Six Managed IT Services Trends for 2021 – Part 2
December 14, 2020
Physical Layer Upgrades to Strengthen Data Security – Part 2
December 21, 2020

Cybercriminals are not finicky. They will find a way to exploit any vulnerability, and the aftermath can be disastrous for any organization. A study put the average cost of an enterprise network data breach at almost $4 million. Financial losses may only be the beginning as it may require several years before a company is able to regain its standing in the eyes of consumers and other businesses after a serious data breach.
Nowadays, modern buildings and facilities are becoming increasingly connected to enable IoT, PoE, and wireless connectivity solutions. Each connection is a potential opening to a company’s network. In order to prevent unauthorized access, an organization must secure each layer and secure every point of entry. Measures include application level encryption, firewalls, two-factor authentication, virtual private networks (VPNs), and physical layer security.

Network Infrastructure Targeted

Although it should be an integral aspect of an organization’s security strategy, physical layer infrastructure is often overlooked. This is because security implementation has been traditionally performed at a network’s higher, logical layers. However, as commercial building networks become increasingly integrated with all aspects of an enterprise, the physical layer is becoming a bigger target for cybercrime.
The party in command of a network’s routing infrastructure also controls the data that flows through it. As a result, concerns regarding network infrastructure security typically focus on the two types of unauthorized access below:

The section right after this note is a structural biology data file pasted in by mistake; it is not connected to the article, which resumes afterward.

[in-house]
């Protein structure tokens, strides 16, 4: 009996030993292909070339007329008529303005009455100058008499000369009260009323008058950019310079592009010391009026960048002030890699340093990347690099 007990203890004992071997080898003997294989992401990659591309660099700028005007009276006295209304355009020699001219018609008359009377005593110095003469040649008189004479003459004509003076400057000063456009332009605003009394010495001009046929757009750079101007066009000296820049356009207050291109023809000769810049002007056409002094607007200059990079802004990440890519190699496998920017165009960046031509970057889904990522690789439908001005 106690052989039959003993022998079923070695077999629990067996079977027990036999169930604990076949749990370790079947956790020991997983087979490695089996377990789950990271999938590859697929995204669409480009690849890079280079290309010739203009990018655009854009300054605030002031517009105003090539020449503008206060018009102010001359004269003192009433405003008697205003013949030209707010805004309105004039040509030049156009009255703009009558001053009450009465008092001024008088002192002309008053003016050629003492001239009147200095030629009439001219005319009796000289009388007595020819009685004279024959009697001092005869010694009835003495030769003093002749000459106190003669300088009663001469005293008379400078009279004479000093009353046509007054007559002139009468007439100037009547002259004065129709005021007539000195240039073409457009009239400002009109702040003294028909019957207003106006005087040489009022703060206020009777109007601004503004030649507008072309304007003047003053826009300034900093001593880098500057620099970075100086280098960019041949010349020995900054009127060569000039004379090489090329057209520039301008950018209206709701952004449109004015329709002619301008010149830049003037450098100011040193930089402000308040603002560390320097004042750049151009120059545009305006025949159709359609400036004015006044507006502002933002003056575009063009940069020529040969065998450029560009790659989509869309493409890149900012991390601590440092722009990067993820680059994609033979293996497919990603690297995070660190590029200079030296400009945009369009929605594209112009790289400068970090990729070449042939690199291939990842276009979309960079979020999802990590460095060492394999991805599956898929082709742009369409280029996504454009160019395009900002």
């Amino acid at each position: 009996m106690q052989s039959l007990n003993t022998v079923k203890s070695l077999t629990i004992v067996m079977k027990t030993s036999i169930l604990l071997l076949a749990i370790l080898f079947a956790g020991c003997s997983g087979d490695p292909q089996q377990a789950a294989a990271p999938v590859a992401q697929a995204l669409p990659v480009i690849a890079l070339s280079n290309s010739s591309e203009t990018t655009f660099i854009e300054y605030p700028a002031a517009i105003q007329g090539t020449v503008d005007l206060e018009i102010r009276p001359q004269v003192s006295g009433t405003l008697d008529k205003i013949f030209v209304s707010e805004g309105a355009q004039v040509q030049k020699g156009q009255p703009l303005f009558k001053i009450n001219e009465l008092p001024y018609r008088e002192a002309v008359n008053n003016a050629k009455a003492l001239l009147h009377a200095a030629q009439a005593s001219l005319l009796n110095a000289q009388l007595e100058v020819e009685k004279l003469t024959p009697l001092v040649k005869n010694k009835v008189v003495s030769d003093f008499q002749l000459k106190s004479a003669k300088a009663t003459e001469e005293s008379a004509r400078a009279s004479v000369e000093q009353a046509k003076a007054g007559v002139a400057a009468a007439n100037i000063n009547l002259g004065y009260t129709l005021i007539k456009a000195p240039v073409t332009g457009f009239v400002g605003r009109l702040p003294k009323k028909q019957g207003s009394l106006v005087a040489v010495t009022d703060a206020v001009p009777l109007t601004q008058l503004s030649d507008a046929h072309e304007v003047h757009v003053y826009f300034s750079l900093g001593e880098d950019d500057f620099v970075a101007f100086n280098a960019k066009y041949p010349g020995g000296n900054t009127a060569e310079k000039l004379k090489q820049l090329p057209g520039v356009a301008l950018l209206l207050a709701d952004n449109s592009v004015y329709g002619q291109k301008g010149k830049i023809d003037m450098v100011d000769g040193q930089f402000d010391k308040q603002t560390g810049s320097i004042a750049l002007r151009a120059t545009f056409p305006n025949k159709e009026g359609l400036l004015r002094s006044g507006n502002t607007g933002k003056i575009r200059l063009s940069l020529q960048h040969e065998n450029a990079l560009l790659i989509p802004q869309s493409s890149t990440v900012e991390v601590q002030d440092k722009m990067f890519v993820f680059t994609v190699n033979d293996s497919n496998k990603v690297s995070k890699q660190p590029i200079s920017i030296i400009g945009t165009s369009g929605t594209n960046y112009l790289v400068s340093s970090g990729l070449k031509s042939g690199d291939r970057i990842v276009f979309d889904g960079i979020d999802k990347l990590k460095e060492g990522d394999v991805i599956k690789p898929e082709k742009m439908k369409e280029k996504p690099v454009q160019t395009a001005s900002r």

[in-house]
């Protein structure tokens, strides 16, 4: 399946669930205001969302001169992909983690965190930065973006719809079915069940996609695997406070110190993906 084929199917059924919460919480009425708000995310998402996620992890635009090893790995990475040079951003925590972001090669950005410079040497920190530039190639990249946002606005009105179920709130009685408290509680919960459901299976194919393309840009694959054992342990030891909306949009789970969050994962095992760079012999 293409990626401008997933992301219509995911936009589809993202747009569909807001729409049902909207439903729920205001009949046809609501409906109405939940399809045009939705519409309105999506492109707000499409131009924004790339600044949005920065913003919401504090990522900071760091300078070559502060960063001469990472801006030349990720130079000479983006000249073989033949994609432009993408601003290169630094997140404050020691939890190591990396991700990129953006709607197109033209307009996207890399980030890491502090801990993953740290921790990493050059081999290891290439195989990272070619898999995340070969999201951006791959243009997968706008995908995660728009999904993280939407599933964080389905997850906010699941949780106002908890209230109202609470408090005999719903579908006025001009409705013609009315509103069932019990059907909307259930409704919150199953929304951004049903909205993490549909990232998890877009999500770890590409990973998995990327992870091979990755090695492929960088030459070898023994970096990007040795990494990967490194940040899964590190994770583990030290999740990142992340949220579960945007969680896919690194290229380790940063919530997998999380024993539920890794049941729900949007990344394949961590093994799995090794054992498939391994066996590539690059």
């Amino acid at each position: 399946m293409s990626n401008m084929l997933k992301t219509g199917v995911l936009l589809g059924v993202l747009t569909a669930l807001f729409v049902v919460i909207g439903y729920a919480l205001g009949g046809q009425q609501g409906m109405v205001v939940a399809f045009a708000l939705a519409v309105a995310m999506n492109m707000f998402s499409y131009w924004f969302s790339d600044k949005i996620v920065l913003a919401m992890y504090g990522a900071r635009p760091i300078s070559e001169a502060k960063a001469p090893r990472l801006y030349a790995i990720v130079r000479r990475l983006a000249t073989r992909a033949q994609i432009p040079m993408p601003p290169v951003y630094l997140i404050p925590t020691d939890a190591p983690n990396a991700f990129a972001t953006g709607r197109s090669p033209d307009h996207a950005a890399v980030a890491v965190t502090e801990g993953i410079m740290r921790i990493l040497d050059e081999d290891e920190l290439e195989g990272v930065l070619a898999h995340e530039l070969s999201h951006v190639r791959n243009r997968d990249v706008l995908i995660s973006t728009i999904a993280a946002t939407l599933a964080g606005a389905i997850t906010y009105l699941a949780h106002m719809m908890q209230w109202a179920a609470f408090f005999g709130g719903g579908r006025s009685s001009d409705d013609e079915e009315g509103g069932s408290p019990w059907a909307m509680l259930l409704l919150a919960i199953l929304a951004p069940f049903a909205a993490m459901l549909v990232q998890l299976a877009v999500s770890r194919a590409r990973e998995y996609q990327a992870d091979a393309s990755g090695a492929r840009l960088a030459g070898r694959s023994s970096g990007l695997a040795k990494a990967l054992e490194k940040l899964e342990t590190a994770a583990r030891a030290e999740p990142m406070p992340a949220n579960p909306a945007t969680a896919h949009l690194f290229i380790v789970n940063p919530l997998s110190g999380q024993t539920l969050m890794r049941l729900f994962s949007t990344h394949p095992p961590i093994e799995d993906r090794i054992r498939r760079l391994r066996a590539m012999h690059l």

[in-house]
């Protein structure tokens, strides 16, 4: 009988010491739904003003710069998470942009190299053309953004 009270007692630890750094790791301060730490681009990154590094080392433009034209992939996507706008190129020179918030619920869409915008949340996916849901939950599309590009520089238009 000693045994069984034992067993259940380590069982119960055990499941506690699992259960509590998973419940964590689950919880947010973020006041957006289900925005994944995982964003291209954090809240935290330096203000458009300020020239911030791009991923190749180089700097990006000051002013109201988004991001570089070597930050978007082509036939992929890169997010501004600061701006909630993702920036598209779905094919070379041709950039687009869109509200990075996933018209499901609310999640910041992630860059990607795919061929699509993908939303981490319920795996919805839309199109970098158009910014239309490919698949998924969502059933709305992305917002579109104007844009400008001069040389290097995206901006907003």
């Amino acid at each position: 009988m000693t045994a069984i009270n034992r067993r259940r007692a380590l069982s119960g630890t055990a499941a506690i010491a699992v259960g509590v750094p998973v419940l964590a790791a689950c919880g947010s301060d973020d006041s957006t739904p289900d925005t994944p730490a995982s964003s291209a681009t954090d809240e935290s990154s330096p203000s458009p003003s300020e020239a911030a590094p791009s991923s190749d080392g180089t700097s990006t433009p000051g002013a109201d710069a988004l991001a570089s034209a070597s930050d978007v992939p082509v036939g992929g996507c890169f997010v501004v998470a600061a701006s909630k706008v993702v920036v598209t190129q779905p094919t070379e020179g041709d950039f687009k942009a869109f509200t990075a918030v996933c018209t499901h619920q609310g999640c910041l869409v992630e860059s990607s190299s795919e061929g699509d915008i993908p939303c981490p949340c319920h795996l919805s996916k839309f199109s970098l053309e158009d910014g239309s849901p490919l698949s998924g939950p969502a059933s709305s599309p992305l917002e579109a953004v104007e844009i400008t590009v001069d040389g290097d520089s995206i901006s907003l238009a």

1) Unauthorized Access by an Unauthorized Individual

The above is addressed by installing IP-connected cameras, access controls, occupancy sensors, and other security. Physical cabling security is implemented through secure patch cords, keyed connectors, and port blockers. AIM (automated infrastructure management) solutions can also be deployed to detect and report unauthorized activities.

2) Unauthorized Access by an Authorized Individual

Detection and prevention are both difficult because many security measures will be ineffective. However, AIM can be deployed for automatically detecting and reporting the installation of an unauthorized network device. Its location can be determined, and changes to the physical layer will be recorded as they occur.
Part 2 will discuss Recommendations for Implementation.
Alpha Engineering Business Support
Choosing an expert computer technology-support provider is an important decision for your business. Alpha Engineering Associates has been a trusted partner of many companies in the Washington, Baltimore and Annapolis areas since 1990. For affordable client-focused network consulting services and solutions, please call Alpha Engineering Associates today at (410) 295-9500.

Comments are closed.